Eva Longoria is trying to offer new perspectives on Latinos in the U.S. with her involvement as a producer of NBC’s upcoming comedy “Hot and Bothered” and Lifetime’s drama “Devious Maids.”
Longoria, known for her role in “Desperate Housewives,” discussed the issues of perception and reality in her experience as a Mexican-American actress during her appearance at the 7th annual Produced By L.A. conference Sunday at Paramount Studios. Longoria has revved up her activity as a producer in recent years with a host of projects flowing through her Unbelievable Entertainment banner.
Talking with moderator Marc Cherry, creator/exec producer of “Desperate Housewives” and “Devious Maids,” Longoria noted that Hollywood execs often assume multicultural stars can use accents or speak languages other than English.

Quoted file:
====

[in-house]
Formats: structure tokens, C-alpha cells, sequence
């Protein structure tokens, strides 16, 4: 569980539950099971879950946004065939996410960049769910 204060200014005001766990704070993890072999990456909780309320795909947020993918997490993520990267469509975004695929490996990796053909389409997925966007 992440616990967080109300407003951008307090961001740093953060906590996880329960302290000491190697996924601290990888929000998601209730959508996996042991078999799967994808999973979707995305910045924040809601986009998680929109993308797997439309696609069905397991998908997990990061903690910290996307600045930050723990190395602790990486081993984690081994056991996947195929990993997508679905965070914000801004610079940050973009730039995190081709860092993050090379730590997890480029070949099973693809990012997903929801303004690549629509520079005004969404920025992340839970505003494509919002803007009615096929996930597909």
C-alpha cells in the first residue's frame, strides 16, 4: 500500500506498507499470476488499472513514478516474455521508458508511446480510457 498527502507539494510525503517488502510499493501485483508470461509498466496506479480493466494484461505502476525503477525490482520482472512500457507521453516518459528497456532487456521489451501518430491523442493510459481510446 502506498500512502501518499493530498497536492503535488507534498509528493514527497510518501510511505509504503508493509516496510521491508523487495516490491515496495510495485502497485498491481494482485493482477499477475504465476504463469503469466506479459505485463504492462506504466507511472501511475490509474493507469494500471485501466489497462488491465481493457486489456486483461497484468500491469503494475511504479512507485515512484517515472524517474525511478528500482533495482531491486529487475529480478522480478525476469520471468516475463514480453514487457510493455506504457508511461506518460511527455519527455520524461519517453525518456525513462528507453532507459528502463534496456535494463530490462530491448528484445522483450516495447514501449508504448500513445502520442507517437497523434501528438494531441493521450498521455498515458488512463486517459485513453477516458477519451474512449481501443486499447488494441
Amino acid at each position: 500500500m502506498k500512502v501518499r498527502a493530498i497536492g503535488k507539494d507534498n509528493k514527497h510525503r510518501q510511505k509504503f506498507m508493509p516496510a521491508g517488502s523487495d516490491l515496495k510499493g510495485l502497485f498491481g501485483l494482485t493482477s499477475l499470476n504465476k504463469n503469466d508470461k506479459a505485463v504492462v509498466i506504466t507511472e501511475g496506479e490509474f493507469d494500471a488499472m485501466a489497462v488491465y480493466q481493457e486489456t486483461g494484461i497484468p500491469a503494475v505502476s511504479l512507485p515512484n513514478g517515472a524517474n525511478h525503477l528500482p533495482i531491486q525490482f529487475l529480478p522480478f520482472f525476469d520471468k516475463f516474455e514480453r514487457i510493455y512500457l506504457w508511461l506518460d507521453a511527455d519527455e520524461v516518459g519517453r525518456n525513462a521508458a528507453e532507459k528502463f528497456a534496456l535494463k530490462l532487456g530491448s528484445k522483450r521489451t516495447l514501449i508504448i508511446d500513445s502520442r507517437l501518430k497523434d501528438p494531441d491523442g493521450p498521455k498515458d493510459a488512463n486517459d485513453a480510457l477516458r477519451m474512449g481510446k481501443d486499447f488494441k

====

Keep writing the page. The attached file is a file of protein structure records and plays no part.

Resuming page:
“It’s a lot of identity crisis for my character, which is rooted in my life story,” Longoria said about playing a telenovela star in the backstage comedy “Hot and Bothered.” “I grew up in Texas, I’m Mexican-American and I’m close to my Mexican roots but I didn’t speak Spanish and I don’t have an accent.”
“Devious Maids” follows the lives of Latina maids working in the homes of Beverly Hills’ wealthy and elite. The show’s third season begins Monday.
Longoria said there was backlash at first about how “Devious” represents Hispanic women. But she said that not telling the true stories of women who work as domestic help robs them of their humanity.
“I’ve known so many amazing women in my life who are amazing,” Longoria said. “And I said, ‘You’re saying these people don’t have a story to tell — you’re saying all they do is go and clean your homes.’ They have big lives and complex lives.”
Cherry asked Longoria if being attractive has made it harder for her to be taken seriously as a behind-the-scenes talent. Longoria said she wears many hats in the industry to combat that notion that’s she’s “just an actress.”
“I’ve always been a producer and I’ve always been a director who happened to fall into acting,” Longoria asserted.